One Hundred Years of Solitude - Chapter 3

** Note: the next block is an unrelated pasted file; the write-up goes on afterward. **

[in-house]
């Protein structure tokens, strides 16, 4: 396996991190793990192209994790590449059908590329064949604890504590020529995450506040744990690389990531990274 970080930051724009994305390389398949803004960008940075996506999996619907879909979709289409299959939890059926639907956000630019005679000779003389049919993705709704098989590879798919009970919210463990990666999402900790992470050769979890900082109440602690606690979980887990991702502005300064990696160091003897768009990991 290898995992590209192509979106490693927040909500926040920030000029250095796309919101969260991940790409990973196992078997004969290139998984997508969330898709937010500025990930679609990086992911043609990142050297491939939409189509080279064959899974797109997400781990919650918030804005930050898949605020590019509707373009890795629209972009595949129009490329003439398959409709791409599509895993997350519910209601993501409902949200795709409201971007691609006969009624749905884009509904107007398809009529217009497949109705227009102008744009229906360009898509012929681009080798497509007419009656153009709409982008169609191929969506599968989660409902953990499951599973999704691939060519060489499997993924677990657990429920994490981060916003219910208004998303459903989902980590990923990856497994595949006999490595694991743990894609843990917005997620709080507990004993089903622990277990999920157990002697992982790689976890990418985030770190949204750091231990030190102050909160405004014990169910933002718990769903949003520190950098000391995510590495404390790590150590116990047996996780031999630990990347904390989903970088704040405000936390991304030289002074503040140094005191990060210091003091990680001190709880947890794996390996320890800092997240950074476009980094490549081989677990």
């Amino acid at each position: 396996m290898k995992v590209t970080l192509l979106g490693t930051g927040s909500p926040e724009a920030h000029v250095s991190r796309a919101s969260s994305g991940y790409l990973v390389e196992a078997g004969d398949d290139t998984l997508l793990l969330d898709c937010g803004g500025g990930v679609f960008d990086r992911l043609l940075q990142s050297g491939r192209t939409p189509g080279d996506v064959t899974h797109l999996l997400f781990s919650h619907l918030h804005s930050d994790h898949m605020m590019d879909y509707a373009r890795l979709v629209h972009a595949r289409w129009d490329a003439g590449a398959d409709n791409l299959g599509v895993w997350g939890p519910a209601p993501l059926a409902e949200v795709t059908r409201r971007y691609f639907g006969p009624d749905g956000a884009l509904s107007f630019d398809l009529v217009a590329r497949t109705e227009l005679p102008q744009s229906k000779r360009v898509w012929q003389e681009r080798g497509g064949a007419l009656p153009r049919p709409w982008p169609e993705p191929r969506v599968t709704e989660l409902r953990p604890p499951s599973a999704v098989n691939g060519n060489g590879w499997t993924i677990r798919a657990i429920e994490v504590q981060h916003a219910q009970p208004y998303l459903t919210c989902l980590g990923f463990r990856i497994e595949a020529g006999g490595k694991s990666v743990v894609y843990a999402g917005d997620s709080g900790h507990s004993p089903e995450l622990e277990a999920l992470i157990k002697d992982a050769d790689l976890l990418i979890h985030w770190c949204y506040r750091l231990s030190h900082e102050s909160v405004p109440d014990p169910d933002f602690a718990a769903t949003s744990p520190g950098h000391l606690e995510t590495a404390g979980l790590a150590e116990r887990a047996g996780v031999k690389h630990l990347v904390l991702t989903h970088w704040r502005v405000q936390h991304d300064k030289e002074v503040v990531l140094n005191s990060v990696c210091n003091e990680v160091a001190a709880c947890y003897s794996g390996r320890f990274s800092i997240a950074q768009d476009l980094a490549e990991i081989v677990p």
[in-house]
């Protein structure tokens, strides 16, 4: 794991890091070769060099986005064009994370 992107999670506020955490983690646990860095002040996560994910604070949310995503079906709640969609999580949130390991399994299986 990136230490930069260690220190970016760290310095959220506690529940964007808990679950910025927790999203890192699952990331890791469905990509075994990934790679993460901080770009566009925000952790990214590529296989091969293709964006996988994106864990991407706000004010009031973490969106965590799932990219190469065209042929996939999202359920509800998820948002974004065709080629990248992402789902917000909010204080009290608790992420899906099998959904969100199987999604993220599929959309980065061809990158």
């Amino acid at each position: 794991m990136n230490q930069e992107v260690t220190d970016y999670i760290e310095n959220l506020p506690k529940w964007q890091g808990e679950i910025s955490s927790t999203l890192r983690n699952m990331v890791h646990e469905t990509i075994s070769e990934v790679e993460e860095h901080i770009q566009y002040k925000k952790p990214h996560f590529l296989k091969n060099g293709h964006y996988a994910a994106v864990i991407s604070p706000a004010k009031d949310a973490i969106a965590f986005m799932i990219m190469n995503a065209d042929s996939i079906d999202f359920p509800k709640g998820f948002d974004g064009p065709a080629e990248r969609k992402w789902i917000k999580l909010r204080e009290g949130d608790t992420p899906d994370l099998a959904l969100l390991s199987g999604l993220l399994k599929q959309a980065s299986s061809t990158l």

Emancipated for the moment at least from the torment of fantasy, Jos?Arcadio Buendía in a short time set up a system of order and work which allowed for only one bit of license: the freeing of the birds, which, since the time of the founding, had made time merry with their flutes, and installing in their place musical clocks in every house. They were wondrous clocks made of carved wood, which the Arabs had traded for macaws and which Jos?Arcadio Buendía had synchronized with such precision that every half hour the town grew merry with the progressive chords of the same song until it reached the climax of a noontime that was as exact and unanimous as a complete waltz. It was also Jos?Arcadio Buendía who decided during those years that they should plant almond trees instead of acacias on the streets, and who discovered, without ever revealing it, a way to make them live forever. Many years later, when Macondo was a field of wooden houses with zinc roofs, the broken and dusty almond trees still stood on the oldest streets, although no one knew who had planted them. While his father was putting the town in order and his mother was increasing their wealth with her marvelous business of candied little roosters and fish, which left the house twice a day strung along sticks of balsa wood, Aureliano spent interminable hours in the abandoned laboratory, learning the art of silverwork by his own experimentation. He had shot up so fast that in a short time the clothing left behind by his brother no longer fit him and he began to wear his father’s, but Visitación had to sew pleats in the shirt and darts in the pants, because Aureliano had not sequined the corpulence of the others. Adolescence had taken away the softness of his voice and had made him silent and definitely solitary, but, on the other hand, it had restored the intense expression that he had had in his eyes when he was born. He concentrated so much on his experiments in silverwork that he scarcely left the laboratory to eat. Worried ever his inner withdrawal, Jos?Arcadio Buendía gave him the keys to the house and a little money, thinking that perhaps he needed a woman. But Aureliano spent the money on muriatic acid to prepare some aqua regia and he beautified the keys by plating them with gold. His excesses were hardly comparable to those of Arcadio and Amaranta, who had already begun to get their second teeth and still went about all day clutching at the Indians?cloaks, stubborn in their decision not to speak Spanish but the Guajiro language. “You shouldn’t complain.??rsula told her husband. “Children inherit their parents?madness.?And as she was lamenting her misfortune, convinced that the wild behavior of her children was something as fearful as a pig’s tail, Aureliano gave her a look that wrapped her in an atmosphere of uncertainty.